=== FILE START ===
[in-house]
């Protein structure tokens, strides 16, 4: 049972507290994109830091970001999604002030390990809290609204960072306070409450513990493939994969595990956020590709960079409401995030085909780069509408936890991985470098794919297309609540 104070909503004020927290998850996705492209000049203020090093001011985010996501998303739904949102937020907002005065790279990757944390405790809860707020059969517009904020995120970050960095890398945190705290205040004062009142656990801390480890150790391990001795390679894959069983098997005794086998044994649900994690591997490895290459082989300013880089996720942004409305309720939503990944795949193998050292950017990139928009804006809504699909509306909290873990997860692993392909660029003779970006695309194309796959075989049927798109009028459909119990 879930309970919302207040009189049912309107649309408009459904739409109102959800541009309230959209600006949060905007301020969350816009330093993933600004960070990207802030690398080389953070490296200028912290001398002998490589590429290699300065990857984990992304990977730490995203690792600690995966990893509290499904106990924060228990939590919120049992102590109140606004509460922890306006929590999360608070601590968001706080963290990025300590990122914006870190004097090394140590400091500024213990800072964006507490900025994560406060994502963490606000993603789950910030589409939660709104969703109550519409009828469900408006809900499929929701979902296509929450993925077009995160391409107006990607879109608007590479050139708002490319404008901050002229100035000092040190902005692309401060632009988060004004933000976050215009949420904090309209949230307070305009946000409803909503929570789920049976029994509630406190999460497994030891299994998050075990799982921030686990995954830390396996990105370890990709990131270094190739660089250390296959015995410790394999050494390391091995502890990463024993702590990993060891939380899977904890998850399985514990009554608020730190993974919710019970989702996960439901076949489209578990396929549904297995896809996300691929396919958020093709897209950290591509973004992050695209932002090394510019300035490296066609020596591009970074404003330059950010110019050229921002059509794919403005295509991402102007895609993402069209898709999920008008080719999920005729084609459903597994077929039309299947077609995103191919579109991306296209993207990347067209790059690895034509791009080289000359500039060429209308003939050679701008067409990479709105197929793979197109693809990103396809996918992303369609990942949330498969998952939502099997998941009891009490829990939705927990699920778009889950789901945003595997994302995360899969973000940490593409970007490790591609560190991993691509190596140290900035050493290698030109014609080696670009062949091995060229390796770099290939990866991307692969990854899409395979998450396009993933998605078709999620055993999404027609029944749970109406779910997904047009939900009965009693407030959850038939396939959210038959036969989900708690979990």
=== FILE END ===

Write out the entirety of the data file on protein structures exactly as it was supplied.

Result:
[in-house]
């Protein structure tokens, strides 16, 4: 049972507290994109830091970001999604002030390990809290609204960072306070409450513990493939994969595990956020590709960079409401995030085909780069509408936890991985470098794919297309609540 104070909503004020927290998850996705492209000049203020090093001011985010996501998303739904949102937020907002005065790279990757944390405790809860707020059969517009904020995120970050960095890398945190705290205040004062009142656990801390480890150790391990001795390679894959069983098997005794086998044994649900994690591997490895290459082989300013880089996720942004409305309720939503990944795949193998050292950017990139928009804006809504699909509306909290873990997860692993392909660029003779970006695309194309796959075989049927798109009028459909119990 879930309970919302207040009189049912309107649309408009459904739409109102959800541009309230959209600006949060905007301020969350816009330093993933600004960070990207802030690398080389953070490296200028912290001398002998490589590429290699300065990857984990992304990977730490995203690792600690995966990893509290499904106990924060228990939590919120049992102590109140606004509460922890306006929590999360608070601590968001706080963290990025300590990122914006870190004097090394140590400091500024213990800072964006507490900025994560406060994502963490606000993603789950910030589409939660709104969703109550519409009828469900408006809900499929929701979902296509929450993925077009995160391409107006990607879109608007590479050139708002490319404008901050002229100035000092040190902005692309401060632009988060004004933000976050215009949420904090309209949230307070305009946000409803909503929570789920049976029994509630406190999460497994030891299994998050075990799982921030686990995954830390396996990105370890990709990131270094190739660089250390296959015995410790394999050494390391091995502890990463024993702590990993060891939380899977904890998850399985514990009554608020730190993974919710019970989702996960439901076949489209578990396929549904297995896809996300691929396919958020093709897209950290591509973004992050695209932002090394510019300035490296066609020596591009970074404003330059950010110019050229921002059509794919403005295509991402102007895609993402069209898709999920008008080719999920005729084609459903597994077929039309299947077609995103191919579109991306296209993207990347067209790059690895034509791009080289000359500039060429209308003939050679701008067409990479709105197929793979197109693809990103396809996918992303369609990942949330498969998952939502099997998941009891009490829990939705927990699920778009889950789901945003595997994302995360899969973000940490593409970007490790591609560190991993691509190596140290900035050493290698030109014609080696670009062949091995060229390796770099290939990866991307692969990854899409395979998450396009993933998605078709999620055993999404027609029944749970109406779910997904047009939900009965009693407030959850038939396939959210038959036969989900708690979990």